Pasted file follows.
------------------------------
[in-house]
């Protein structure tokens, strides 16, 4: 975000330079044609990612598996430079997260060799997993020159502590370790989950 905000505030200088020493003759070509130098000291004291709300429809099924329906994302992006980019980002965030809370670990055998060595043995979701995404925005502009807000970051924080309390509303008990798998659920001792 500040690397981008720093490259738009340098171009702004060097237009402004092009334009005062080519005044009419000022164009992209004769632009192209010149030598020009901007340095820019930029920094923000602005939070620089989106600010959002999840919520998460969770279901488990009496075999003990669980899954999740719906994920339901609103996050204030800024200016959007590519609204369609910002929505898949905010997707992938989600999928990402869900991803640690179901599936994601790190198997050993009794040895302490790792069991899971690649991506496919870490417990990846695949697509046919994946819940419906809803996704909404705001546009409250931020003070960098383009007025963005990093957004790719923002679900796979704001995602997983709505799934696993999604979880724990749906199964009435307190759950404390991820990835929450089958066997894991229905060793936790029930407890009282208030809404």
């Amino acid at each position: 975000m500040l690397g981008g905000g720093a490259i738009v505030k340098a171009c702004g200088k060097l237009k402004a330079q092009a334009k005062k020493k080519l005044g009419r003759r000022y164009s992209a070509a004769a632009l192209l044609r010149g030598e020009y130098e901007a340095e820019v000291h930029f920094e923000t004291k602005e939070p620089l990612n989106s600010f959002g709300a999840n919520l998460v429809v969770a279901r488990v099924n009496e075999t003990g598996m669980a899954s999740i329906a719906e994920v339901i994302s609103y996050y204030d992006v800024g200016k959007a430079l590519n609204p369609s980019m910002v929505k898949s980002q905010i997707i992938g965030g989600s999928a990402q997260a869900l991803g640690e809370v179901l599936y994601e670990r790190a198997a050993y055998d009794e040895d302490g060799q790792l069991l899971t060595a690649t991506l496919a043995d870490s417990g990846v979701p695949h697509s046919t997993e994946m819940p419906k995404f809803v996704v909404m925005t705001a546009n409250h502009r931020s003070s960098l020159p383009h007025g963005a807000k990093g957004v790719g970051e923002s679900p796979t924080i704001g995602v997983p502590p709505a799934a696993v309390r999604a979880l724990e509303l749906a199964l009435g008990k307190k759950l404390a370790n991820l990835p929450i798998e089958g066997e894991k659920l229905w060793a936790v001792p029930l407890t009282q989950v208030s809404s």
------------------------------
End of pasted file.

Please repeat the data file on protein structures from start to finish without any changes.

[in-house]
């Protein structure tokens, strides 16, 4: 975000330079044609990612598996430079997260060799997993020159502590370790989950 905000505030200088020493003759070509130098000291004291709300429809099924329906994302992006980019980002965030809370670990055998060595043995979701995404925005502009807000970051924080309390509303008990798998659920001792 500040690397981008720093490259738009340098171009702004060097237009402004092009334009005062080519005044009419000022164009992209004769632009192209010149030598020009901007340095820019930029920094923000602005939070620089989106600010959002999840919520998460969770279901488990009496075999003990669980899954999740719906994920339901609103996050204030800024200016959007590519609204369609910002929505898949905010997707992938989600999928990402869900991803640690179901599936994601790190198997050993009794040895302490790792069991899971690649991506496919870490417990990846695949697509046919994946819940419906809803996704909404705001546009409250931020003070960098383009007025963005990093957004790719923002679900796979704001995602997983709505799934696993999604979880724990749906199964009435307190759950404390991820990835929450089958066997894991229905060793936790029930407890009282208030809404």
């Amino acid at each position: 975000m500040l690397g981008g905000g720093a490259i738009v505030k340098a171009c702004g200088k060097l237009k402004a330079q092009a334009k005062k020493k080519l005044g009419r003759r000022y164009s992209a070509a004769a632009l192209l044609r010149g030598e020009y130098e901007a340095e820019v000291h930029f920094e923000t004291k602005e939070p620089l990612n989106s600010f959002g709300a999840n919520l998460v429809v969770a279901r488990v099924n009496e075999t003990g598996m669980a899954s999740i329906a719906e994920v339901i994302s609103y996050y204030d992006v800024g200016k959007a430079l590519n609204p369609s980019m910002v929505k898949s980002q905010i997707i992938g965030g989600s999928a990402q997260a869900l991803g640690e809370v179901l599936y994601e670990r790190a198997a050993y055998d009794e040895d302490g060799q790792l069991l899971t060595a690649t991506l496919a043995d870490s417990g990846v979701p695949h697509s046919t997993e994946m819940p419906k995404f809803v996704v909404m925005t705001a546009n409250h502009r931020s003070s960098l020159p383009h007025g963005a807000k990093g957004v790719g970051e923002s679900p796979t924080i704001g995602v997983p502590p709505a799934a696993v309390r999604a979880l724990e509303l749906a199964l009435g008990k307190k759950l404390a370790n991820l990835p929450i798998e089958g066997e894991k659920l229905w060793a936790v001792p029930l407890t009282q989950v208030s809404s």